How to use eye makeup

Choose eye-shadow colors that contrast with or enhance the color of your eyes rather than those that match it exactly. Violet eye shadow, for example, brings out the green in hazel eyes; topaz makes brown eyes look deeper. Mauve, coral, and gray are flattering to blue eyes.

Eye shadow should also complement your skin tone and the color of your clothing. Muted shades look best in the daytime; use iridescent or bright colors at night, if at all. If your eyes are the classic oval, brush a medium shade from the eye crease to the lashes, a slightly darker shade along the eye crease, and a light shadow along the brow bone. Blend the colors up and out.

If your eyes are less than perfect ovals, you can redefine their shape with shadow. Keep in mind that a light color will bring an eye area forward; a dark color will subdue it.

To make small or deep-set eyes seem larger, use a pale shade from the browbone to the eyelashes. Extend them even more by applying a small V of a slightly darker shade just beyond the outer eye corners. Prominent eyes will recede if you use a dark shade over the entire lid almost to the browbone.

To make close-set eyes seem farther apart, use a pale shade on the third of the lids near the nose, a darker shade near the temple. Reverse this to make wide-set eyes seem closer together.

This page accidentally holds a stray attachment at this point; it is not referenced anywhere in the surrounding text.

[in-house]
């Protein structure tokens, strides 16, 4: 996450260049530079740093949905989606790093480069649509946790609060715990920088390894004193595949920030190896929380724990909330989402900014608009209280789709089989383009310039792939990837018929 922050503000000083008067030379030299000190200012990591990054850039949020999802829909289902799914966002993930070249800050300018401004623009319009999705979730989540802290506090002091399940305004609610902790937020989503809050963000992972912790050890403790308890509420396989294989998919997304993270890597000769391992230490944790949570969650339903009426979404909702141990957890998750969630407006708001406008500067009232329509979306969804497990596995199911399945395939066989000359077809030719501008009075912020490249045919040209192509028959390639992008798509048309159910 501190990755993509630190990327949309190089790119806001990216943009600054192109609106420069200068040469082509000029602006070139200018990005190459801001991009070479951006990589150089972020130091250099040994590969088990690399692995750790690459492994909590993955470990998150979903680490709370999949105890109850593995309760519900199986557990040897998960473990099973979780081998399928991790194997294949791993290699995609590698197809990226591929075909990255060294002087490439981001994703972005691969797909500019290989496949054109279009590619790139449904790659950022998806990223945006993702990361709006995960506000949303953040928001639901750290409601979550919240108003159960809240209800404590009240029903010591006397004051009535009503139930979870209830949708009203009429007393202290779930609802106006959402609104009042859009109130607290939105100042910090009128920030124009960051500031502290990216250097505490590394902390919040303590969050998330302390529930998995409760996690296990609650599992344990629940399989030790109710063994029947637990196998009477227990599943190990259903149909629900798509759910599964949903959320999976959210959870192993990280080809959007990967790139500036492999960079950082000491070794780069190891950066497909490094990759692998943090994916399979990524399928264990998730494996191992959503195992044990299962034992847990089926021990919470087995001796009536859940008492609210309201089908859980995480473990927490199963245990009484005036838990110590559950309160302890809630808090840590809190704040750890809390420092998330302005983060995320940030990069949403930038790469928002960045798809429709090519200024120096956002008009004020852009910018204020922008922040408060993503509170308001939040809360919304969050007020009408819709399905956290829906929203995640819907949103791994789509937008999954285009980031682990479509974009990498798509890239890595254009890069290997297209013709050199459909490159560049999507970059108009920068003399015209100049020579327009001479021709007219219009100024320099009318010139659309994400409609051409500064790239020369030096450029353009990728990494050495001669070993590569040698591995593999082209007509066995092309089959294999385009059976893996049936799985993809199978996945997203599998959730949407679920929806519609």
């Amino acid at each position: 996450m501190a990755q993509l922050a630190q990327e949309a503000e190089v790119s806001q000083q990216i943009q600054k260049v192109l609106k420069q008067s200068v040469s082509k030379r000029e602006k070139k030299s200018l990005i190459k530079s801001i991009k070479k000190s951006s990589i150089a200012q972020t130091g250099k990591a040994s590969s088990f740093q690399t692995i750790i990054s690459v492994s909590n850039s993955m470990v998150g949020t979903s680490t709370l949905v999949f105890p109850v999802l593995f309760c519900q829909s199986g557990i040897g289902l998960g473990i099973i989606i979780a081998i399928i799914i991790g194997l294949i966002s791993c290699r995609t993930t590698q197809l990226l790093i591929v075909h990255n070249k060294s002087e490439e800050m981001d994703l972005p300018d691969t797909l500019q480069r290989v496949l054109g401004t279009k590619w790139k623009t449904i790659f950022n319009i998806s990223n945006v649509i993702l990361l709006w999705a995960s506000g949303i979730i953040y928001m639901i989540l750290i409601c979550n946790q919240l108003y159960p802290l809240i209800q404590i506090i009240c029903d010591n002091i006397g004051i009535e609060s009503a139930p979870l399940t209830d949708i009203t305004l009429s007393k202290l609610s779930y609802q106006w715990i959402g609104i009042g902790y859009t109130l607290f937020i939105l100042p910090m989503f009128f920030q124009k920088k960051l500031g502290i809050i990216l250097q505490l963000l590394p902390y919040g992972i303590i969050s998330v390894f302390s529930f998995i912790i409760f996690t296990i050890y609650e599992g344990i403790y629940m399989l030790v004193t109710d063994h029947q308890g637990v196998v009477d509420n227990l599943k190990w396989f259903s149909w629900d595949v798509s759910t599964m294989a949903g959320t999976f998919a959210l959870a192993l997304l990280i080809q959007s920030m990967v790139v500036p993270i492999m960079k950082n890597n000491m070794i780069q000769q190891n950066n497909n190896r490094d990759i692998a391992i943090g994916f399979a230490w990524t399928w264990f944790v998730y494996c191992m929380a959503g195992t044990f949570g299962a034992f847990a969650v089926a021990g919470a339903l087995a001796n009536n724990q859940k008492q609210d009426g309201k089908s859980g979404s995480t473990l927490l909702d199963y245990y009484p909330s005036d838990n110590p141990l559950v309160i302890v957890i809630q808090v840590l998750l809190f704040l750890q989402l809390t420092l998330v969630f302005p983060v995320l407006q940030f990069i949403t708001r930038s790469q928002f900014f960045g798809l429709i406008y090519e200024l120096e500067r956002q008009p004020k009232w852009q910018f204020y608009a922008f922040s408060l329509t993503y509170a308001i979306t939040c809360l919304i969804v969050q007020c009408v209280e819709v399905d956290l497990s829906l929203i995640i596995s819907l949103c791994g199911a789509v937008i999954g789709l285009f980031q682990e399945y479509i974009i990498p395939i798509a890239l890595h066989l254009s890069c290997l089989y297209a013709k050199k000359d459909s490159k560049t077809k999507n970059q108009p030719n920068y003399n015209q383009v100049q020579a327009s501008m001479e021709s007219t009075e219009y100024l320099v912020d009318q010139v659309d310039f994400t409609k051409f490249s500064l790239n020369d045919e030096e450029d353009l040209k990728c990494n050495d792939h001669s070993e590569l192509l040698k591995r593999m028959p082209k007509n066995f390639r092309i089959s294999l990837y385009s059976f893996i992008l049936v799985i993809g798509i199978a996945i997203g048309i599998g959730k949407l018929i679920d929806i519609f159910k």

Use a liquid or pencil eyeliner to emphasize shape. Make a thin line as near the eyelashes as possible, also on the outer third of the lower lid; smudge it gently for a natural effect.

For a wide-awake look, use an eyelash curler before applying mascara. Hold the curler near the base of the lashes and squeeze; count to three, then release. Move the curler farther out toward the tips of the lashes and squeeze again. Apply mascara with your eyes open. Holding the wand vertically, coat the tips of the upper lashes, then sweep the wand horizontally over the lashes from base to tips. If you like, you can also apply mascara to the lower lashes. Should any lashes clump, separate them with the wand tip. Use a cotton swab for cleanups.